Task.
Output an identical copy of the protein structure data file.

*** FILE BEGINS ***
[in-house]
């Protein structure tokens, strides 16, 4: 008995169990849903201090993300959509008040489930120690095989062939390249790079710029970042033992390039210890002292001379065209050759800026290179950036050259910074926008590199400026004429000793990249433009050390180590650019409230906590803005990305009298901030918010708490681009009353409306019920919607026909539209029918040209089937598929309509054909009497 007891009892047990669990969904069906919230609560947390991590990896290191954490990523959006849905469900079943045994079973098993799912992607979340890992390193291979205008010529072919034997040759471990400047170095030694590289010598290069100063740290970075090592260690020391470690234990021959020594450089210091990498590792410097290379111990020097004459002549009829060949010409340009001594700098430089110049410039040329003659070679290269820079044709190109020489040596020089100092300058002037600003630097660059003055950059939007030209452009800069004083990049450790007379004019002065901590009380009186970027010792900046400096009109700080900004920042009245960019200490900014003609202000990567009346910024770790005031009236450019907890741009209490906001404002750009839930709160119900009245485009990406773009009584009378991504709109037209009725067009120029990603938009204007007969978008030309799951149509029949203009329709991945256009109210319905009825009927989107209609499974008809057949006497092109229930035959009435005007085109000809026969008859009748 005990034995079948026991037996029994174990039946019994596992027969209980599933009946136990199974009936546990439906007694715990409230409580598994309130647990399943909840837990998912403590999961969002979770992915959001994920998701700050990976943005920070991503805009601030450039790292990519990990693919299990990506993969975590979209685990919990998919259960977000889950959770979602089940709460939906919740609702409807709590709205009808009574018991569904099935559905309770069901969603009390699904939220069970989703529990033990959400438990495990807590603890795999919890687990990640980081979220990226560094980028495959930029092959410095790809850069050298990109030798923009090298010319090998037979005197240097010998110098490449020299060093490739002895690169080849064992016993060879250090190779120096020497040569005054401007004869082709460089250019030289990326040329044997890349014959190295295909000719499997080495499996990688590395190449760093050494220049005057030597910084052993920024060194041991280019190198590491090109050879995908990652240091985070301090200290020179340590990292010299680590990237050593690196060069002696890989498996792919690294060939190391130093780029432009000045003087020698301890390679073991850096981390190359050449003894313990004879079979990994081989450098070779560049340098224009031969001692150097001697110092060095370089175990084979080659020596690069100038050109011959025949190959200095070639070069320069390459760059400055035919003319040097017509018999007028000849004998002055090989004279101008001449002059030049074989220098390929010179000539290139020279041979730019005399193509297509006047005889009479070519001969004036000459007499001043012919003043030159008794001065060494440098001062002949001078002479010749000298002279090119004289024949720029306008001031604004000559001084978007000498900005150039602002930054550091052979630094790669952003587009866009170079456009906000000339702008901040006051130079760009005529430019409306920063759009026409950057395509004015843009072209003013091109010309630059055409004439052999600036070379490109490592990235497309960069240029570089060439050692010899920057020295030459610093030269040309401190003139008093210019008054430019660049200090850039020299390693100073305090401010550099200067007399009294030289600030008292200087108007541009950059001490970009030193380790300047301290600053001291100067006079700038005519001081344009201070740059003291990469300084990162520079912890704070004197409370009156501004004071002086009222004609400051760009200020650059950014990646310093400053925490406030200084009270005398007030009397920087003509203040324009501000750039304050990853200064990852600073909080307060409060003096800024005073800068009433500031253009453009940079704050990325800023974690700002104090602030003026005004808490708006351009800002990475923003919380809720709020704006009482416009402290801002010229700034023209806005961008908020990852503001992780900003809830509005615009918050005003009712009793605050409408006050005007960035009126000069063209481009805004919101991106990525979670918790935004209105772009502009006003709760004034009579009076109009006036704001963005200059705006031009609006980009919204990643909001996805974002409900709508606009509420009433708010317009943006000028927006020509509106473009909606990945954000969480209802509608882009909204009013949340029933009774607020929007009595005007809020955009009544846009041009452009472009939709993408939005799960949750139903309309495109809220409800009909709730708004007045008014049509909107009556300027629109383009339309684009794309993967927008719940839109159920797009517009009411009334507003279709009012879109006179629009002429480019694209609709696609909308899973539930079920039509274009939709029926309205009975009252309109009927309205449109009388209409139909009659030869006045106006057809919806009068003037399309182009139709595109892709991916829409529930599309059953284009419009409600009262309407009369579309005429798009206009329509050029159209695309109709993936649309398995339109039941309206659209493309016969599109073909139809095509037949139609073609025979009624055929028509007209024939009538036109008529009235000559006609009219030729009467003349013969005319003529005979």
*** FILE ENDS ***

[in-house]
């Protein structure tokens, strides 16, 4: 008995169990849903201090993300959509008040489930120690095989062939390249790079710029970042033992390039210890002292001379065209050759800026290179950036050259910074926008590199400026004429000793990249433009050390180590650019409230906590803005990305009298901030918010708490681009009353409306019920919607026909539209029918040209089937598929309509054909009497 007891009892047990669990969904069906919230609560947390991590990896290191954490990523959006849905469900079943045994079973098993799912992607979340890992390193291979205008010529072919034997040759471990400047170095030694590289010598290069100063740290970075090592260690020391470690234990021959020594450089210091990498590792410097290379111990020097004459002549009829060949010409340009001594700098430089110049410039040329003659070679290269820079044709190109020489040596020089100092300058002037600003630097660059003055950059939007030209452009800069004083990049450790007379004019002065901590009380009186970027010792900046400096009109700080900004920042009245960019200490900014003609202000990567009346910024770790005031009236450019907890741009209490906001404002750009839930709160119900009245485009990406773009009584009378991504709109037209009725067009120029990603938009204007007969978008030309799951149509029949203009329709991945256009109210319905009825009927989107209609499974008809057949006497092109229930035959009435005007085109000809026969008859009748 005990034995079948026991037996029994174990039946019994596992027969209980599933009946136990199974009936546990439906007694715990409230409580598994309130647990399943909840837990998912403590999961969002979770992915959001994920998701700050990976943005920070991503805009601030450039790292990519990990693919299990990506993969975590979209685990919990998919259960977000889950959770979602089940709460939906919740609702409807709590709205009808009574018991569904099935559905309770069901969603009390699904939220069970989703529990033990959400438990495990807590603890795999919890687990990640980081979220990226560094980028495959930029092959410095790809850069050298990109030798923009090298010319090998037979005197240097010998110098490449020299060093490739002895690169080849064992016993060879250090190779120096020497040569005054401007004869082709460089250019030289990326040329044997890349014959190295295909000719499997080495499996990688590395190449760093050494220049005057030597910084052993920024060194041991280019190198590491090109050879995908990652240091985070301090200290020179340590990292010299680590990237050593690196060069002696890989498996792919690294060939190391130093780029432009000045003087020698301890390679073991850096981390190359050449003894313990004879079979990994081989450098070779560049340098224009031969001692150097001697110092060095370089175990084979080659020596690069100038050109011959025949190959200095070639070069320069390459760059400055035919003319040097017509018999007028000849004998002055090989004279101008001449002059030049074989220098390929010179000539290139020279041979730019005399193509297509006047005889009479070519001969004036000459007499001043012919003043030159008794001065060494440098001062002949001078002479010749000298002279090119004289024949720029306008001031604004000559001084978007000498900005150039602002930054550091052979630094790669952003587009866009170079456009906000000339702008901040006051130079760009005529430019409306920063759009026409950057395509004015843009072209003013091109010309630059055409004439052999600036070379490109490592990235497309960069240029570089060439050692010899920057020295030459610093030269040309401190003139008093210019008054430019660049200090850039020299390693100073305090401010550099200067007399009294030289600030008292200087108007541009950059001490970009030193380790300047301290600053001291100067006079700038005519001081344009201070740059003291990469300084990162520079912890704070004197409370009156501004004071002086009222004609400051760009200020650059950014990646310093400053925490406030200084009270005398007030009397920087003509203040324009501000750039304050990853200064990852600073909080307060409060003096800024005073800068009433500031253009453009940079704050990325800023974690700002104090602030003026005004808490708006351009800002990475923003919380809720709020704006009482416009402290801002010229700034023209806005961008908020990852503001992780900003809830509005615009918050005003009712009793605050409408006050005007960035009126000069063209481009805004919101991106990525979670918790935004209105772009502009006003709760004034009579009076109009006036704001963005200059705006031009609006980009919204990643909001996805974002409900709508606009509420009433708010317009943006000028927006020509509106473009909606990945954000969480209802509608882009909204009013949340029933009774607020929007009595005007809020955009009544846009041009452009472009939709993408939005799960949750139903309309495109809220409800009909709730708004007045008014049509909107009556300027629109383009339309684009794309993967927008719940839109159920797009517009009411009334507003279709009012879109006179629009002429480019694209609709696609909308899973539930079920039509274009939709029926309205009975009252309109009927309205449109009388209409139909009659030869006045106006057809919806009068003037399309182009139709595109892709991916829409529930599309059953284009419009409600009262309407009369579309005429798009206009329509050029159209695309109709993936649309398995339109039941309206659209493309016969599109073909139809095509037949139609073609025979009624055929028509007209024939009538036109008529009235000559006609009219030729009467003349013969005319003529005979």